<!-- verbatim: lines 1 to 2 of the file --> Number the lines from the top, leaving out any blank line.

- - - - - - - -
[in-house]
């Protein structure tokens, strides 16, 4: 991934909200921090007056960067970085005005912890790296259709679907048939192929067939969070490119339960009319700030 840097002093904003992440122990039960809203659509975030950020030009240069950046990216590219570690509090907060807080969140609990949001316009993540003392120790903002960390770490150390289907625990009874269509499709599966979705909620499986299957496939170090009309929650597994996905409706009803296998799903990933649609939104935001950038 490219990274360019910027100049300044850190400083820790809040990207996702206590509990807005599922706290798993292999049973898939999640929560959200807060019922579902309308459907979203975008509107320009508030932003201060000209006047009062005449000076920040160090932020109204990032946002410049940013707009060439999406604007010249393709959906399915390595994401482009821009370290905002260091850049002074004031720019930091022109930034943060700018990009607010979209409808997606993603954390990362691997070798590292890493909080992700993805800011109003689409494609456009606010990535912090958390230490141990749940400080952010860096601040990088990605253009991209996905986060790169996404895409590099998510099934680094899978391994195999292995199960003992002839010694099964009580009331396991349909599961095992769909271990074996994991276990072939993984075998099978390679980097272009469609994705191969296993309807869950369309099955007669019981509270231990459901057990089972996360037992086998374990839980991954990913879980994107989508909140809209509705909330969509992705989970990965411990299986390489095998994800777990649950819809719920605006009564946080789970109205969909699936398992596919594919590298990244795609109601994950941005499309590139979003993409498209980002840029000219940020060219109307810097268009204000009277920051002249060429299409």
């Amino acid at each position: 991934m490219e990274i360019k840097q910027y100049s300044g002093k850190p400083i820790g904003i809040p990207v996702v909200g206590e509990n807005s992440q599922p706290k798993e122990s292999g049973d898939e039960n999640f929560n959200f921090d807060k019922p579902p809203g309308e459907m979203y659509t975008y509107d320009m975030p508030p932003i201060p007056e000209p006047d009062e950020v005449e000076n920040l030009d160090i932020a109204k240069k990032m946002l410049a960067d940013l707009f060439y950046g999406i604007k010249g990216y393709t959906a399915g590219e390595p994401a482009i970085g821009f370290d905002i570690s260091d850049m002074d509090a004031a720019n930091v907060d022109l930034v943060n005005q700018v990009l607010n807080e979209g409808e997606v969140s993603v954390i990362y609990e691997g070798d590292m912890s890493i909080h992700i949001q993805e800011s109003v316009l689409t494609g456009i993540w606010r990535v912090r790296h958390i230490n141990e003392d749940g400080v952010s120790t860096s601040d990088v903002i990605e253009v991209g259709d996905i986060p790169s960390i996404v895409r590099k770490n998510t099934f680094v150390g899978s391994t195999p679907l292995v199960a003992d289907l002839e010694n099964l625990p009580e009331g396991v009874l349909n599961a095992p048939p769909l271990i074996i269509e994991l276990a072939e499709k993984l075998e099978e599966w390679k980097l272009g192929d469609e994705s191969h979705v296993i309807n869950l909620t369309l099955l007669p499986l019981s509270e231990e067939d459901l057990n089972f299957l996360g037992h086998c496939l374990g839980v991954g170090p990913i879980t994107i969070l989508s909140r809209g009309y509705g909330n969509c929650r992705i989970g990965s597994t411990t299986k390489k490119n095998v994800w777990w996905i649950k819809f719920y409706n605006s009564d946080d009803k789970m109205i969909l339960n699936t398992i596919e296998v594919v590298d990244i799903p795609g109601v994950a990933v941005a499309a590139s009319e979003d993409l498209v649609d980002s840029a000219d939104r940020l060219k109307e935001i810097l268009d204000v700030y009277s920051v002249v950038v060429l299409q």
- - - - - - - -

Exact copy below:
[in-house]
């Protein structure tokens, strides 16, 4: 991934909200921090007056960067970085005005912890790296259709679907048939192929067939969070490119339960009319700030 840097002093904003992440122990039960809203659509975030950020030009240069950046990216590219570690509090907060807080969140609990949001316009993540003392120790903002960390770490150390289907625990009874269509499709599966979705909620499986299957496939170090009309929650597994996905409706009803296998799903990933649609939104935001950038 490219990274360019910027100049300044850190400083820790809040990207996702206590509990807005599922706290798993292999049973898939999640929560959200807060019922579902309308459907979203975008509107320009508030932003201060000209006047009062005449000076920040160090932020109204990032946002410049940013707009060439999406604007010249393709959906399915390595994401482009821009370290905002260091850049002074004031720019930091022109930034943060700018990009607010979209409808997606993603954390990362691997070798590292890493909080992700993805800011109003689409494609456009606010990535912090958390230490141990749940400080952010860096601040990088990605253009991209996905986060790169996404895409590099998510099934680094899978391994195999292995199960003992002839010694099964009580009331396991349909599961095992769909271990074996994991276990072939993984075998099978390679980097272009469609994705191969296993309807869950369309099955007669019981509270231990459901057990089972996360037992086998374990839980991954990913879980994107989508909140809209509705909330969509992705989970990965411990299986390489095998994800777990649950819809719920605006009564946080789970109205969909699936398992596919594919590298990244795609109601994950941005499309590139979003993409498209980002840029000219940020060219109307810097268009204000009277920051002249060429299409």